The one performing the presegmentation might want to inspect the segmented files in TagEditor or MS Word to ensure that the segmentation does not require adjustment. Segments can typically be joined in other environments such as memoQ in order to have sensible TM entries in that environment or deal with structural issues in the language, but this will not avoid useless segments in the content for Trados. The best way to deal with that is by fixing segments there. Otherwise, I often provide a TMX export from memoQ to improve the quality of the Trados TM.

Step 3: Import the segmented source files into the other environment
The procedure for this varies depending on your translation environment tool. Usually the file type will be recognized and the appropriate filter offered. In some cases, the correct filter type must be specified (such as in memoQ, where a presegmented bilingual RTF/DOC must be imported using the "Add document as..." function and specifying "Bilingual DOC/RTF filter" instead of the default "Microsoft Word filter".

Some tools, like memoQ, offer the possibility of importing content which Trados ignores, such as numbers and dates, This is extremely useful when number and date formats differ between the languages involved. It saves tedious post-editing in Word or TagEditor and also enables a correct word count to be made.

A few words about output from the other (non-Trados) environment
If you import a TTX to Déjà Vu, memoQ, etc., what you will get when you export the result is a translated TTX file, which must then be cleaned using Trados under the usual conditions. Exporting a presegmented RTF or Microsoft Word file from DVX gives you the translated, presegmented file. The ordinary export from memoQ will clean that file and give you a deliverable target file. To get the bilingual format for review, etc. you will have to use the option to export a bilingual file.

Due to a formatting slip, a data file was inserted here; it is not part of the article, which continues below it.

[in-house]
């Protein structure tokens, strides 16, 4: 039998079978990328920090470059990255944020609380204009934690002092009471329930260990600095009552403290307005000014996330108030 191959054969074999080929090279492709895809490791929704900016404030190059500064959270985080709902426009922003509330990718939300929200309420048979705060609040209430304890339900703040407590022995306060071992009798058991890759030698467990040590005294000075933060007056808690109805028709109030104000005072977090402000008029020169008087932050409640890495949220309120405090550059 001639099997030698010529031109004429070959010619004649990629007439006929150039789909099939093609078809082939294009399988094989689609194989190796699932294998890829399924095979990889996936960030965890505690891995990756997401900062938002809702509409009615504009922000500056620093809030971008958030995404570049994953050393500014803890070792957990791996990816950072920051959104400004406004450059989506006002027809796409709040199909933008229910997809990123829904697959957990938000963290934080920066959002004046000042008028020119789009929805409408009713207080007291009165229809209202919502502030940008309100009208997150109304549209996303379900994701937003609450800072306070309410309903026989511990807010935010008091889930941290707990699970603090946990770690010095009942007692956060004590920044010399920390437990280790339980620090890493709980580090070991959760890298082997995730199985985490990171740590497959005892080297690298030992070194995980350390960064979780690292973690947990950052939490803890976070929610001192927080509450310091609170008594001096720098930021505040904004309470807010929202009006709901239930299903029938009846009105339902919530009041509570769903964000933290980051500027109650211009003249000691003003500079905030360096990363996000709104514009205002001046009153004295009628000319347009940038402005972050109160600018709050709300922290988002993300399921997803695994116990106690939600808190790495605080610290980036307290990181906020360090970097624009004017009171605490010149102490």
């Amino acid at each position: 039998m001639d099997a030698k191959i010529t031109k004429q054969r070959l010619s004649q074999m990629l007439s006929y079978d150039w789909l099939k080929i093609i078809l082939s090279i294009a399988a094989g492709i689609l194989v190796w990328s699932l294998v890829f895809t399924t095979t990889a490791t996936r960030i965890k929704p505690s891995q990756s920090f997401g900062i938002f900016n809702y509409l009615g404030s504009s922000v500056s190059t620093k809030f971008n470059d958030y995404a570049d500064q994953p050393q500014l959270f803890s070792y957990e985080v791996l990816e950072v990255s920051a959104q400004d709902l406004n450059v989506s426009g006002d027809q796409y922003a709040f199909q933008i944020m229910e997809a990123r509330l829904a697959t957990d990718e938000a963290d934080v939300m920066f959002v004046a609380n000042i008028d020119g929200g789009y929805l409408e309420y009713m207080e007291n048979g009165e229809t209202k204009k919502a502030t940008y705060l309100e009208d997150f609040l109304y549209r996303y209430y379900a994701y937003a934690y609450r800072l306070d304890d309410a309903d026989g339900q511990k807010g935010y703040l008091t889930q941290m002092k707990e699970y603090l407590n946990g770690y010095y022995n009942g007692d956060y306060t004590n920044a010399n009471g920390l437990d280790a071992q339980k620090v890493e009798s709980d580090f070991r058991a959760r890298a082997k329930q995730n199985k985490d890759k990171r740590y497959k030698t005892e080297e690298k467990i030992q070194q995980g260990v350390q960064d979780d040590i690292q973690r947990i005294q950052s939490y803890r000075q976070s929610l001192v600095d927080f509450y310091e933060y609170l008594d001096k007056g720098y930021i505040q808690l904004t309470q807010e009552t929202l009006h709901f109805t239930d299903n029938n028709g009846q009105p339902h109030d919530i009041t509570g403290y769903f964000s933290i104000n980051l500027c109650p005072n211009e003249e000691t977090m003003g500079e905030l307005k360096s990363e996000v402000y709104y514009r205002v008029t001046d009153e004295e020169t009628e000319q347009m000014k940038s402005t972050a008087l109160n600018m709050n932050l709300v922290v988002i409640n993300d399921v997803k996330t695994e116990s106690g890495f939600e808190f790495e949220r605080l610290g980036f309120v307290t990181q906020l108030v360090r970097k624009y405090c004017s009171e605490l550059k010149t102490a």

Other environments such as memoQ or Déjà Vu may also offer useful features like the export of bilingual, commented tables for feedback. This saves time in communicating issues such as source file problems, terminology questions, etc. and is infinitely superior to the awful Excel feedback sheets that some translation agencies try to impose on their partners.

Editing translations performed with Trados
A translation performed using the Trados Workbench macros in Microsoft Word or using TagEditor can be easily reviewed in many other environments such as Déjà Vu or memoQ. In fact, I find that the QA tools and general working environment with this approach is far superior to working in TagEditor or Word, for example. Tag checks can be performed easily, compliance with standard terminology can be verified, content can be filtered for more efficient updates and more.

Editing translations performed with more recent versions of Trados (SDL Trados Studio 2009 and 2011) is also straightforward, as these SDLXLIFF files are XLIFF files which can be reviewed in any XLIFF-compatible tool.


  1. Super! This will be printed and stuck on my cork board until I can do this in my sleep (ideally by tomorrow!)

    Thanks, Kevin!

  2. Great posting!
    One caveat though: when translating a bilingual Word that contains variables in MemoQ, be sure to check the output when you export as the variables might be broken (happened to me).
    Also a note regarding DejaVu X2: when you import a bilingual Word file, you usually have to change the filter to "Workbench" as DVX2 will assume it is a Word doc.
    Last but not least: I have not used the "copy source to target" option so far, and have not run into any issue (as long as "segment unknown sentences" is checked). Have you?

  3. Hi Kevin,

    Just wondering how you handle splitting and/or joining segments when you are forced to deliver 'uncleaned' Word files to the client. I did all of the pre-segmenting stuff etc. and imported them into memoQ, and am now puzzling over how to approach this. I was considering asking my client, but I suspect that would be a waste of my time.


  4. @Michael: What's to puzzle over here? I don't give such things a bit of thought any more. I split and join as I like in memoQ so that I have a high quality TM entry, and the client gets whatever comes out in the process. I used to think that it was important to correct the segmentation until (1) I found that some clients actually got irritated by this because it messes up their alleged "leveraging" and (2) quite a number of mindless Trados-using drones with TWB or TagEditor don't know how to correct segmentation anyway and will inevitably deliver crap to clean into the TM.

    If you want to be a nice guy, offer a TMX export as a little extra with optimized segmentation. You might want to do a search & replace to delete the "squiggly tags" if you want to be extra nice.